Once, the Porsche Boxster Spyder and Cayman GT4 were separate beasts: The GT4, a sharp, hard-edged coupe tuned by Porsche’s Motorsport’s GT wonks, the Spyder, an elemental version of Porsche's roadster with close ties to the Boxster GTS. Both cars shared a 3.8-liter six from the 911 Carrera S, the Spyder muddling through with 10 fewer horses than the GT4. From there, the paths diverged.
The GT4’s mods—front suspension from the 911 GT3, a lighter strut setup and ball joints in the rear, and downforce aero—destined it for serious racetrack play, while the Spyder’s mild lightweighting strategy italicized its road-car performance. Nonetheless, each pushed the sensory range of Porsche’s mid-engine platform in its own way, and both were fantastic to drive. But now the Spyder gets the same cool GT stuff, putting the two cars in parity for the first time. How'd that work out?
The 2020 Porsche 718 Spyder, By the Numbers
- Base Price (as tested): $96,300 ($120,530; includes +$1,350 delivery)
- Powertrain: 4.0-liter flat six | 6-speed manual transmission | rear-wheel drive
- Horsepower: 410 hp @ 7,600 RPM
- Torque: 309 lb-ft @ 5,000-6,800 RPM
- 0-60 mph: 4.4 seconds
- Top Speed: 186 mph
- Weight Distribution: 44% (front) | 56% (rear)
- Curb Weight: 3,206 lbs
- Quick Take: A no-compromise roadster combining a traditional top-down experience with out-and-out performance and modern tech.
Praise be to Weissach, the Spyder and GT4 are now in alignment. Both cars benefit from development work by Porsche’s GT squad, which turns out such motorsport-leavened 911 variants as the GT2 and GT3 RS. The newest Boxster’s platform rigidity helped make the case for a full GT once-over, and that’s welcome news for those who prefer to do their driving under the ol' wheel in the sky.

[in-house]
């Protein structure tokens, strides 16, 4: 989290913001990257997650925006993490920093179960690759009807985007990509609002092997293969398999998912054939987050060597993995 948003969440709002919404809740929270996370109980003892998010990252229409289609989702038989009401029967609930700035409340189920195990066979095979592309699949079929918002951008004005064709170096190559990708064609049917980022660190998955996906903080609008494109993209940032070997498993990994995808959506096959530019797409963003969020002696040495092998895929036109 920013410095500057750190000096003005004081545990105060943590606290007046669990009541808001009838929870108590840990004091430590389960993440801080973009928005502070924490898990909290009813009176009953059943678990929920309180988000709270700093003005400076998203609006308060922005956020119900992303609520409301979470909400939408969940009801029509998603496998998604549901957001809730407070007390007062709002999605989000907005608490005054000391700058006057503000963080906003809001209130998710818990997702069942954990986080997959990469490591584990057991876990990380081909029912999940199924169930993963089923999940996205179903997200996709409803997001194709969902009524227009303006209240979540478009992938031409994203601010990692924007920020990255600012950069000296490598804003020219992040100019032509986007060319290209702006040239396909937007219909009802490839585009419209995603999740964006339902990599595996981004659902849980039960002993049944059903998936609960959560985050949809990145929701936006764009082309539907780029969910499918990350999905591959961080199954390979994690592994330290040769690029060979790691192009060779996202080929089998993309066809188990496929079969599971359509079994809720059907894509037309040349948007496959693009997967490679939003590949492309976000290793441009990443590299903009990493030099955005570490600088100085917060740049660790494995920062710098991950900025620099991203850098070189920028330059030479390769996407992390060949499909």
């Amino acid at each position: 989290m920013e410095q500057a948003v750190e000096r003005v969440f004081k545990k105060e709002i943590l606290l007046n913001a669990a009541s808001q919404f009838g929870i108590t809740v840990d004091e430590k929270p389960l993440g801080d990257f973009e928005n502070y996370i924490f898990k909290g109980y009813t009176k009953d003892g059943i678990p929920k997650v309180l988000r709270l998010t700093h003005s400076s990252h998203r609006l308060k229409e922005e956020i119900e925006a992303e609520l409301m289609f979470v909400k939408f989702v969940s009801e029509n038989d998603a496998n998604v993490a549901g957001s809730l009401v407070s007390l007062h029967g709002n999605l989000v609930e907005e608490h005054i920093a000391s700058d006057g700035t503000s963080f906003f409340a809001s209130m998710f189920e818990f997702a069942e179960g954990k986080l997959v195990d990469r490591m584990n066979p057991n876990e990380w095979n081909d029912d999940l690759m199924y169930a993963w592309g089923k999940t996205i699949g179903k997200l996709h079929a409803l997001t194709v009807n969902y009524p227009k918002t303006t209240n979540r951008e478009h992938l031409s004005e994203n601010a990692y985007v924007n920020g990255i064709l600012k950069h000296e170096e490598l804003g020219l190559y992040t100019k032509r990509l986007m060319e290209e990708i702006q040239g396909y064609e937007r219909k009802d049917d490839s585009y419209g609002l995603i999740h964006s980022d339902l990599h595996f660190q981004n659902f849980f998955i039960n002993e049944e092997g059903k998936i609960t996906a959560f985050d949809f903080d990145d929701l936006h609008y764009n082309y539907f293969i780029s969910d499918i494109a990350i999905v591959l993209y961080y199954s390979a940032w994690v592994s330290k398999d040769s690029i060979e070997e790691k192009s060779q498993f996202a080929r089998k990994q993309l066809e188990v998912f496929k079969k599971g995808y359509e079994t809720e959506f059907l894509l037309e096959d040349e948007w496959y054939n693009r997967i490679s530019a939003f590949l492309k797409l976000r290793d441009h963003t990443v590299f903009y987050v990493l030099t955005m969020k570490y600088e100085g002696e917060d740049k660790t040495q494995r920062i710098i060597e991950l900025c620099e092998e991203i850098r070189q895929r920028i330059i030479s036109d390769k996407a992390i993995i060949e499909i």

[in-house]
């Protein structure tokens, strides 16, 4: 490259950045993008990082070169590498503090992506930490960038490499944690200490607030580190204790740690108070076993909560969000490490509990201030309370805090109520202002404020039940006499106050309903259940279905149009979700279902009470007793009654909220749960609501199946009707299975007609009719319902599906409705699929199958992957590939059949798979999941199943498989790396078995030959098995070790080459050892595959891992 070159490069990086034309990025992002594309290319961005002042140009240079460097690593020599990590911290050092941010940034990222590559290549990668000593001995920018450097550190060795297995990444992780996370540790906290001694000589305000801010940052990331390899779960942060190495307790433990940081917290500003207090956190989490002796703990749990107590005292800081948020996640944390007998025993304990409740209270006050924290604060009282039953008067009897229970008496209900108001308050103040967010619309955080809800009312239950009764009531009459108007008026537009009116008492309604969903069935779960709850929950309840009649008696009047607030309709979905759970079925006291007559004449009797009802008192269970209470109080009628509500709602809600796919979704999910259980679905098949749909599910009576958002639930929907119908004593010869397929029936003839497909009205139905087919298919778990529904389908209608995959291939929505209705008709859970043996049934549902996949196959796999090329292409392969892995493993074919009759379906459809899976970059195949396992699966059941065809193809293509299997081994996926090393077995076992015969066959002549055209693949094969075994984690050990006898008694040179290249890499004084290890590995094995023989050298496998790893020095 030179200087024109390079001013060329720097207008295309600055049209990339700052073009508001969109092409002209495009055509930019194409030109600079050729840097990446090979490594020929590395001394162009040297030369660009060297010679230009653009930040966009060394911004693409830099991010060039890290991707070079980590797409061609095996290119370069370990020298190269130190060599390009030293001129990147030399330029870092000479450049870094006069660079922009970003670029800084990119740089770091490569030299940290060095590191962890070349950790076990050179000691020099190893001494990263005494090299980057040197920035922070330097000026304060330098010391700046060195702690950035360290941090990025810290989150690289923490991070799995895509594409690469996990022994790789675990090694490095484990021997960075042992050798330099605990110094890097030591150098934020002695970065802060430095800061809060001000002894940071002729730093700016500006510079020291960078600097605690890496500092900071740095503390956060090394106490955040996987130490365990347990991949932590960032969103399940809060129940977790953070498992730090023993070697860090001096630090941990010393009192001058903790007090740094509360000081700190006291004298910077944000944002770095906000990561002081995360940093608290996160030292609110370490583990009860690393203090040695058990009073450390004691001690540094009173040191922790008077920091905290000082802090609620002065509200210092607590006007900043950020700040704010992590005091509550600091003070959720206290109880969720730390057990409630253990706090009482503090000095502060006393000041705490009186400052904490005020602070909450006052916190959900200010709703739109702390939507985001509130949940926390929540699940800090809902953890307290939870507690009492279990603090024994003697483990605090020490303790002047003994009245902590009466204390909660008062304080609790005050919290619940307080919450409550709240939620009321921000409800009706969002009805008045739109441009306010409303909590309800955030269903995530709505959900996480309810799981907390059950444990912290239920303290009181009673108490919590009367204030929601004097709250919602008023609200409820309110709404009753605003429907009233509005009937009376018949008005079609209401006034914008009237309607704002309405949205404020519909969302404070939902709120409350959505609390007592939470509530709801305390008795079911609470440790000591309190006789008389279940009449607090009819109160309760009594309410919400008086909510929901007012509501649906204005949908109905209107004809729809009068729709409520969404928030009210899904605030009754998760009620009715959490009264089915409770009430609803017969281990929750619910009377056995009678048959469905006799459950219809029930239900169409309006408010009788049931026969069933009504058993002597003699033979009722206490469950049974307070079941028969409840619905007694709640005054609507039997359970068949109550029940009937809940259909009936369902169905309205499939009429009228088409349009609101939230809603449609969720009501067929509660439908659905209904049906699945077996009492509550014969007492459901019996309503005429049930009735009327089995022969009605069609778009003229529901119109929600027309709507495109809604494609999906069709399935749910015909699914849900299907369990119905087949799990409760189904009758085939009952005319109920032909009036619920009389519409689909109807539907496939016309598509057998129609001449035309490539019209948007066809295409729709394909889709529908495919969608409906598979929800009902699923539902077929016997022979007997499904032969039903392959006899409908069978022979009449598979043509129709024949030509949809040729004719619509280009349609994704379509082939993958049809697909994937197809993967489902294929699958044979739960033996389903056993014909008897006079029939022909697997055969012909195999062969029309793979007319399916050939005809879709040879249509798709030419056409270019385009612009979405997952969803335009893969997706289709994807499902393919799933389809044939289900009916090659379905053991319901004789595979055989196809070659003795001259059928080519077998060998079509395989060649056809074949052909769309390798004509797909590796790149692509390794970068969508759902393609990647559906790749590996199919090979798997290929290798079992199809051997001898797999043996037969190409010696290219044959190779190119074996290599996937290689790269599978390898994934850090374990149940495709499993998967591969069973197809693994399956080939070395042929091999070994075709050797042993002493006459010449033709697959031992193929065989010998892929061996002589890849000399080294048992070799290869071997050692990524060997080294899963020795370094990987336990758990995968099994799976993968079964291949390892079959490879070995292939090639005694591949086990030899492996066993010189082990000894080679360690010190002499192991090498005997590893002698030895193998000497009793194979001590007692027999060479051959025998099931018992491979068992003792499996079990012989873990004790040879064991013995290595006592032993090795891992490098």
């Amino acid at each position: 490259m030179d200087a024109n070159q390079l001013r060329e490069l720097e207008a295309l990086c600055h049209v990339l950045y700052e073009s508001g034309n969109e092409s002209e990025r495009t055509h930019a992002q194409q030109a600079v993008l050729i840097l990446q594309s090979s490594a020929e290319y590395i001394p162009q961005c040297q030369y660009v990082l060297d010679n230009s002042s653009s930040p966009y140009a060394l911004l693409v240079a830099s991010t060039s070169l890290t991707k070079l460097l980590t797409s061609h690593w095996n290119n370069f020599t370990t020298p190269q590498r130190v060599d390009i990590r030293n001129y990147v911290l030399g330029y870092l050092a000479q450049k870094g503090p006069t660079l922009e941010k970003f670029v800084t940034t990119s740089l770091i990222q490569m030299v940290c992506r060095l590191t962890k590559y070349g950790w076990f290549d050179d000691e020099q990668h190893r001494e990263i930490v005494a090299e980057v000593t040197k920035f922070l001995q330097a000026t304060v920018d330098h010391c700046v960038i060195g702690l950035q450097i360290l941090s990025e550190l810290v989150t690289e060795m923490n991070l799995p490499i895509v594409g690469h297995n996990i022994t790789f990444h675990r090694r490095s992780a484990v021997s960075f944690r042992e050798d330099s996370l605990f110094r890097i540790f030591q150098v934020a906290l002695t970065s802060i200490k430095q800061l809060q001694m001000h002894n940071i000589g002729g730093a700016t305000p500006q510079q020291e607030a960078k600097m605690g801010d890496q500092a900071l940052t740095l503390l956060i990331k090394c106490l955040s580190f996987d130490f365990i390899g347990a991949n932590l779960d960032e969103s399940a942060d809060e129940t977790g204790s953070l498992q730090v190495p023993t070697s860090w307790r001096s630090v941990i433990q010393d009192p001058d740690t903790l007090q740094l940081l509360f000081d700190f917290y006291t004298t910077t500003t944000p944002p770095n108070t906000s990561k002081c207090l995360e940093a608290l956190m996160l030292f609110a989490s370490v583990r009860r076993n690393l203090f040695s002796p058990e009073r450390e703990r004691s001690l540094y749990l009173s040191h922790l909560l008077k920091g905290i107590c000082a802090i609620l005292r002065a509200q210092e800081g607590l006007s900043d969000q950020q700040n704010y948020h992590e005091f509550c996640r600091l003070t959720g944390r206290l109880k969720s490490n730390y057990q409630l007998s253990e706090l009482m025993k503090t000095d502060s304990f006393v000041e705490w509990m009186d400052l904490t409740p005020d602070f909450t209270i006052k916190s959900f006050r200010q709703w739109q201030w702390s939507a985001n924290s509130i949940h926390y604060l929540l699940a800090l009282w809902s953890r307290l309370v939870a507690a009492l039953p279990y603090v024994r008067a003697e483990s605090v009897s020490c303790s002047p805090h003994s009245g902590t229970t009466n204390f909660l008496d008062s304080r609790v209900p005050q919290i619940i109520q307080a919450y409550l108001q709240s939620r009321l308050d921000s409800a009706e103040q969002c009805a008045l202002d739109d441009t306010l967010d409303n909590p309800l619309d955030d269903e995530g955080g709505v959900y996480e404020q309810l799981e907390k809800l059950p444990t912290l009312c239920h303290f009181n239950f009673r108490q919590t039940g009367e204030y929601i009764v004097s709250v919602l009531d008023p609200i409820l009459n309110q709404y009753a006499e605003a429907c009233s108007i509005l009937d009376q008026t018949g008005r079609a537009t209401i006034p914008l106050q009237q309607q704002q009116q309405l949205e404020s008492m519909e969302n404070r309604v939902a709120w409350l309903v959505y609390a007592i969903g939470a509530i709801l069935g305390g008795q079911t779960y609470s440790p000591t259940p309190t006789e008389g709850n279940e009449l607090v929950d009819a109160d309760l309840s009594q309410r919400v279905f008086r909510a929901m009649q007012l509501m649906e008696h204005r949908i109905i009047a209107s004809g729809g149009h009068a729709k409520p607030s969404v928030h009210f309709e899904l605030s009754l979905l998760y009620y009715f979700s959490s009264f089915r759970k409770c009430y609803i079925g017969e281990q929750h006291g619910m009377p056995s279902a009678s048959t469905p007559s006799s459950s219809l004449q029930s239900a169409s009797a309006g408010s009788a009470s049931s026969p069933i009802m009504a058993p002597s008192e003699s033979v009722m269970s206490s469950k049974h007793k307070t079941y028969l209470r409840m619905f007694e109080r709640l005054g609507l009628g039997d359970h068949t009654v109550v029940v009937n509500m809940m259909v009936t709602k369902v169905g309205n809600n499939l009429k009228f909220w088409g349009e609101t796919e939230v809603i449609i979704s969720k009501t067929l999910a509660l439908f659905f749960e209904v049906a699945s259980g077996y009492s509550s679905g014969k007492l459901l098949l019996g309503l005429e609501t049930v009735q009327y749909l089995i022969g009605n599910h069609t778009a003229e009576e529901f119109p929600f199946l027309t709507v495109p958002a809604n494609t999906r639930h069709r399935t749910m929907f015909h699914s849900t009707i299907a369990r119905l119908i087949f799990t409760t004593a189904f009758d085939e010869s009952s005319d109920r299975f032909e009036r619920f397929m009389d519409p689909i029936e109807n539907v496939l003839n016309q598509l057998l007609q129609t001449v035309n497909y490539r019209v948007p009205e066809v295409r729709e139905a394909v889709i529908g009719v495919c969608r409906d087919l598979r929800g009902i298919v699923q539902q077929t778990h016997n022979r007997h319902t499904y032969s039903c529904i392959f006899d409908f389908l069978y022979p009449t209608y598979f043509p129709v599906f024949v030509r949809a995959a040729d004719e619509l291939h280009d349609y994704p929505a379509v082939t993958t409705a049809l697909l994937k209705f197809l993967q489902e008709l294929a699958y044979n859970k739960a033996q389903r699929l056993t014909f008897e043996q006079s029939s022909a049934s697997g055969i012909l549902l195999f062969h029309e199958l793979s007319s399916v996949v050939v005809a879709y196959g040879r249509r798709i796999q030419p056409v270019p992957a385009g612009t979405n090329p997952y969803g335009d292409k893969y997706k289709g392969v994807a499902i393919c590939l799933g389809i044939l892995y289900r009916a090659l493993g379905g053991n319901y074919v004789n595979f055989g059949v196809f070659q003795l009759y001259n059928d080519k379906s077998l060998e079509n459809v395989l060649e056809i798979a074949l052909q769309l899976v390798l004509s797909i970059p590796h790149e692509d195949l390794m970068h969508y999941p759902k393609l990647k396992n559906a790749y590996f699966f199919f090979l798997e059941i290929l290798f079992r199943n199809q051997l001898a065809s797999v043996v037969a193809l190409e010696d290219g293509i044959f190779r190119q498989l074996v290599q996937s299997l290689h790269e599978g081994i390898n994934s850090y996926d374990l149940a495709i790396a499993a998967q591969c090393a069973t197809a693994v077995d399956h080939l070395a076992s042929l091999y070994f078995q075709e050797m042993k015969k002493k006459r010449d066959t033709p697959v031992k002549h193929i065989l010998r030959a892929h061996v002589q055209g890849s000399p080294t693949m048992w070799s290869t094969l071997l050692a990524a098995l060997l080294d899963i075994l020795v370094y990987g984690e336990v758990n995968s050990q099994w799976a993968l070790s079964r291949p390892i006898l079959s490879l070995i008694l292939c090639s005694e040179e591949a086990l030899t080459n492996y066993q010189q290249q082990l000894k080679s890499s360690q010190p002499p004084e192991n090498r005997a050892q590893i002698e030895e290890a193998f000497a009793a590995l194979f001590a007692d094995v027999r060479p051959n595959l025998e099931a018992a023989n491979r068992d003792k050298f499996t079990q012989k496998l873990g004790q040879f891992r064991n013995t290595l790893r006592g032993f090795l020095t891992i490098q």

California’s Route 33 lays like a party streamer across the Los Padres National Forest, throwing off great arcs of cambered pavement from Ojai to the Central Valley’s doorstep. It's a self-evident venue for cars like the Spyder. Here, the golden sunlight and occasional noseful of eucalyptus only enhance the Spyder’s shimmering waves of torque, instant throttle response, and exquisite chassis balance. A familiar flat-six buzz-roar pings off the canyon walls and into the cockpit like a thousand carbon-fiber cellos pounding out "Enter Sandman." It makes for a helluva day of driving, if you’re into that sort of thing.
Like the previous, 981-series cars, the new GT4 and Spyder get identical, naturally-aspirated engines. This one's a 414-hp take on the 9A2 flat six from the 992.2 Carrera, so thoroughly worked-over it should have its own birthday. The GT team removed the turbos, tweaked displacement from 3.0 liters to 4.0 liters (increasing bore and stroke), and pored over it from the bottom up, loading in a new crank, conrods, and pistons, topping it off with new heads and valvetrain.
Those internals permit a joyful crescendo that peaks at an 8,000-rpm redline; 500 more than the 992 Carrera S, and only 1,000 less than the 911 GT3, whose own four-liter rager would have been too costly and complex for Spyder duty. Torque output peaks at 5,000-6,800 rpm, a thrilling band of revs in both force and sound. Engineers dutifully added cylinder deactivation functionality at low torque loads (below ~73 lb-ft), when, with a low grumble, three cylinders cut out for an incremental boost in fuel economy.